And now, 73 years later, Odessa is the scene of yet another horrific war crime carried out by fascists against innocent civilians. The fire and massacre at the Trade Unions building which killed dozens of anti-fascist activists and employees in the building, will serve as a painful testimony to the ongoing struggle against the junta in Kiev and its neo-Nazi paramilitary foot soldiers. This obvious war crime, along with a number of others committed by the Right Sector and other ultra-nationalist (read fascist) militias, should undoubtedly be the issue making headlines around the world.
And yet, it seems that somehow the slaughter of innocents, and the issue of criminal accountability for those who ordered and carried out the massacre, has been completely and systematically distorted and/or omitted from the Western narrative. Instead, the corporate media has deliberately attempted to obscure the true nature of the events of that day, and those leading up to and subsequent to it, in order to dilute the impact of the self-evident, and quite damning, criminality of the fascist militias and their leaders and patrons. By using subtle, coded language that deliberately minimizes the barbarism of the events and shifts blame from Kiev to Moscow, the mainstream Western media once again acts as the dutiful servant of the US-EU ruling establishment.

Protesters look at a fire in the trade union building in Odessa May 

Ukraine Crisis - What You're Not Being Told

Published on 12 Mar 2014 | The European and American public are being systematically lied to about the Ukraine crisis.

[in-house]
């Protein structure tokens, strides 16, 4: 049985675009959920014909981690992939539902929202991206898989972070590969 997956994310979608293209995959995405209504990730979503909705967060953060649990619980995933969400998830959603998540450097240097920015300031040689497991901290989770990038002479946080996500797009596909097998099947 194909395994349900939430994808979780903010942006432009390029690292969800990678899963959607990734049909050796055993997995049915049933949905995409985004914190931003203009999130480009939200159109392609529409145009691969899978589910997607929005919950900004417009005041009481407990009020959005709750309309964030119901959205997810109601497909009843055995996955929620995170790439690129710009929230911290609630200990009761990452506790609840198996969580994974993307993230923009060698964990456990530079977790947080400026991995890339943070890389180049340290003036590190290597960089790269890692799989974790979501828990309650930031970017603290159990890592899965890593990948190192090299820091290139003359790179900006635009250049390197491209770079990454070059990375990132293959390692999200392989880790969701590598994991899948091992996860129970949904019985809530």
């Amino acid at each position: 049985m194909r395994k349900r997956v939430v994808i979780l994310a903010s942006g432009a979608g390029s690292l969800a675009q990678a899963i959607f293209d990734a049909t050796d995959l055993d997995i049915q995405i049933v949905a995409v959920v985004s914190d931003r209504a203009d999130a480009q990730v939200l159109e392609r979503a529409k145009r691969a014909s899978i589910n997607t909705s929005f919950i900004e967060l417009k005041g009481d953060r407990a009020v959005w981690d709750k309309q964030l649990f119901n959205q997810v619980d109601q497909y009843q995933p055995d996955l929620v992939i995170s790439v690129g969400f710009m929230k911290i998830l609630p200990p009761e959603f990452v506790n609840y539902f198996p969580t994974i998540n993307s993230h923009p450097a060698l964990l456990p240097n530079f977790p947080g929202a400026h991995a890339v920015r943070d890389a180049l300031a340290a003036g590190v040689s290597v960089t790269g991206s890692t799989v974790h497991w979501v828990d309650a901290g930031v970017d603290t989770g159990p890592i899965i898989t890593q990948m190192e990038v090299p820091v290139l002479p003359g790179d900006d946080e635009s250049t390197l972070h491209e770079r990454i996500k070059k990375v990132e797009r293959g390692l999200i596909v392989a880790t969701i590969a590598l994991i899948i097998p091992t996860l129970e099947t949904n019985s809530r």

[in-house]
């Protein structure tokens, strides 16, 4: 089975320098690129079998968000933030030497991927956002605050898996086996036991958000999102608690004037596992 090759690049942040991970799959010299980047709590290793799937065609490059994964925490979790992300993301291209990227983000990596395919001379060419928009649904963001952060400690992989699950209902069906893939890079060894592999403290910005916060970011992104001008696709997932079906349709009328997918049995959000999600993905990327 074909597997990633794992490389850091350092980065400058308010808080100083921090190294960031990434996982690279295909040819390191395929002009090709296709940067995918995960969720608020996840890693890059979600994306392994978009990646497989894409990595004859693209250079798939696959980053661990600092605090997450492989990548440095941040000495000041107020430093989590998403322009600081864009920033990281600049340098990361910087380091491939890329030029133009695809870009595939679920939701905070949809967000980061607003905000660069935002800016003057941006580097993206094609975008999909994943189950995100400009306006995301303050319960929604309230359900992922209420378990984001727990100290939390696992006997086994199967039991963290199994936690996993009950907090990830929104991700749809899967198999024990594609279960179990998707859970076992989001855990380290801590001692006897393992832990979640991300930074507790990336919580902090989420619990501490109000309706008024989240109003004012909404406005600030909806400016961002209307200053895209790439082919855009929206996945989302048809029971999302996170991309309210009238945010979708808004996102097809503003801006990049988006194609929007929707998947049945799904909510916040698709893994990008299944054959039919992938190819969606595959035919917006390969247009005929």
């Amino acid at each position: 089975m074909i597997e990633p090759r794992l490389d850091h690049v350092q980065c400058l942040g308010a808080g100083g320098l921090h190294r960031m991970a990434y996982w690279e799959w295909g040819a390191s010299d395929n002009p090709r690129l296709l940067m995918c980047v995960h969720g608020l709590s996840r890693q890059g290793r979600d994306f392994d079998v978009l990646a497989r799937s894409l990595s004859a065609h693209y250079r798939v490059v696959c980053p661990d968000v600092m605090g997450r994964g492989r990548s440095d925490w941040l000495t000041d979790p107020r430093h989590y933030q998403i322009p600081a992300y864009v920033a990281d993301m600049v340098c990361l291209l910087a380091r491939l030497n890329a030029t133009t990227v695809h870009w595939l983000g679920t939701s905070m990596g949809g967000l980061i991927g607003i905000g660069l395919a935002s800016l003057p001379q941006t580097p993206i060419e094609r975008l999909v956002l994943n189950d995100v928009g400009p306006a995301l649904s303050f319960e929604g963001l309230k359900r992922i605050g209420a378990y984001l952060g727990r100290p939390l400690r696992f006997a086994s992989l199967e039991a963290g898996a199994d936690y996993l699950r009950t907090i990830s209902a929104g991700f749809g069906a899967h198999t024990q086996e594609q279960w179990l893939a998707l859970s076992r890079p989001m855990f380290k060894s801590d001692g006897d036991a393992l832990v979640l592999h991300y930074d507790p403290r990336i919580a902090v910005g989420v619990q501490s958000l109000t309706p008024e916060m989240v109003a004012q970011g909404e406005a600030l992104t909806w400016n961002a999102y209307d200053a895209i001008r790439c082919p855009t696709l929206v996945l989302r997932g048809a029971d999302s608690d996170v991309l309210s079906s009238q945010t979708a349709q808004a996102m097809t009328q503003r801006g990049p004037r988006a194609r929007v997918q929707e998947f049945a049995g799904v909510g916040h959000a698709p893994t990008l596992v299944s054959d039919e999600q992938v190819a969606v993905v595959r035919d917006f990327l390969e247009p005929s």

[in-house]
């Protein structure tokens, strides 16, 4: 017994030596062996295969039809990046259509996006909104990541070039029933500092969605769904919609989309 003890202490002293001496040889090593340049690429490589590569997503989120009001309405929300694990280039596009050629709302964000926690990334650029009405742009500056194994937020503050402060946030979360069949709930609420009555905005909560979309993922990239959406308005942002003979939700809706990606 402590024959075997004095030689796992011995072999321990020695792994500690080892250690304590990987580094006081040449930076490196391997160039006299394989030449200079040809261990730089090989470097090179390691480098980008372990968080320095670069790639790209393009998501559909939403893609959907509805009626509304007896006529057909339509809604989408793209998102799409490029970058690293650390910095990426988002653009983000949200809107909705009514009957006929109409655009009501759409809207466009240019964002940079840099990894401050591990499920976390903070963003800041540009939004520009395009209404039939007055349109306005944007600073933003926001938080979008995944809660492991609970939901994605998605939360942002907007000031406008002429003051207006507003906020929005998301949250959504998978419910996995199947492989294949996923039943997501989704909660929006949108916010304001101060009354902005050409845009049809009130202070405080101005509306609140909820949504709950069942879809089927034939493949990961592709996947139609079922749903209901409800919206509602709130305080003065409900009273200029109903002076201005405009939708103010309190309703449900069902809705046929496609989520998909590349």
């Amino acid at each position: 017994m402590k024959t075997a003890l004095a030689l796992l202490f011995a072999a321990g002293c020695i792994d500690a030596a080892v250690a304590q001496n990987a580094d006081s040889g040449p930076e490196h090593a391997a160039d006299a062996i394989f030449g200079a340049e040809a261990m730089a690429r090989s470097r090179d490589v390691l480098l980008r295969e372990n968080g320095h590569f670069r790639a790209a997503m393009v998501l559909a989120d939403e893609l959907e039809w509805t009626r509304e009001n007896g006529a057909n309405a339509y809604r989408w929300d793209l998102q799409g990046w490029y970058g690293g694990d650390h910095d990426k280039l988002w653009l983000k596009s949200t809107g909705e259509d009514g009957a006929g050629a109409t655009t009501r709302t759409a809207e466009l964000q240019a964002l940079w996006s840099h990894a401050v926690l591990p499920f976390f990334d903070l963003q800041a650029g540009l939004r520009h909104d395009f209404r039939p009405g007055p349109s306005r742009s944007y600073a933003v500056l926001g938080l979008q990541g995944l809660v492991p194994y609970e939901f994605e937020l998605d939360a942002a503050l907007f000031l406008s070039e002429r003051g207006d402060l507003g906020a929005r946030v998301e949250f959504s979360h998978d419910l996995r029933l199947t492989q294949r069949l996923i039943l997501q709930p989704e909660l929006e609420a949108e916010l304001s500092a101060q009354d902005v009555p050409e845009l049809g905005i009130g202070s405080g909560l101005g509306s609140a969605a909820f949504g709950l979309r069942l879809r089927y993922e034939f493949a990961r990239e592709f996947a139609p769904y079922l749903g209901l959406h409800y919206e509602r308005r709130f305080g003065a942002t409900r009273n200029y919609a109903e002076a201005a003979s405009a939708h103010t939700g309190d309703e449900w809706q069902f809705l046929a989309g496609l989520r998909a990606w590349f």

Sunday, May 4, 2014

Rohingya: The Hidden Victims Of Burma's Ethnic Violence

Published on 28 Apr 2014 | Rohingya: The Desperate plight of the Rohingya people forced out of Burma.

Thousands of Rohingya have been forced to flee violence, driven by an extreme Buddhist ideology in Burma. On route to Malaysia, many fall prey to unscrupulous human smugglers, and face slave labour in Thailand.

"Sixty Bath? He not have money...", fears Durman, whose Rohingya relative is being kept captive in the jungle, on one of Thailand's paradise islands. The sixty thousand Baht, or two thousand dollar bail, is an impossible obstacle to freedom. The road to democracy in Burma has been beset by explosive ethnic conflicts. In 2012, Buddhist fundamentalist's torched houses belonging to Rohingyas. Now many flee in unseaworthy boats to Malaysia, a Muslim country quietly accepting them. Mohammad, who escaped one of the prison camps, describes the "torture" which he was subjected to for months. The human trade is allegedly conducted with the assistance of the police and military. Thatchai Pitaneelaboot, Police Major General admits he's heard reports of officials getting involved: "I have seriously investigated this issue. But I still do not have any evidence yet". Chutima, a journalist investigating the extent of human trafficking, and the involvement of Thai police and military, is heartbroken. "It's worse and worse, day by day. Nobody cares". Produce by : Folke Ryden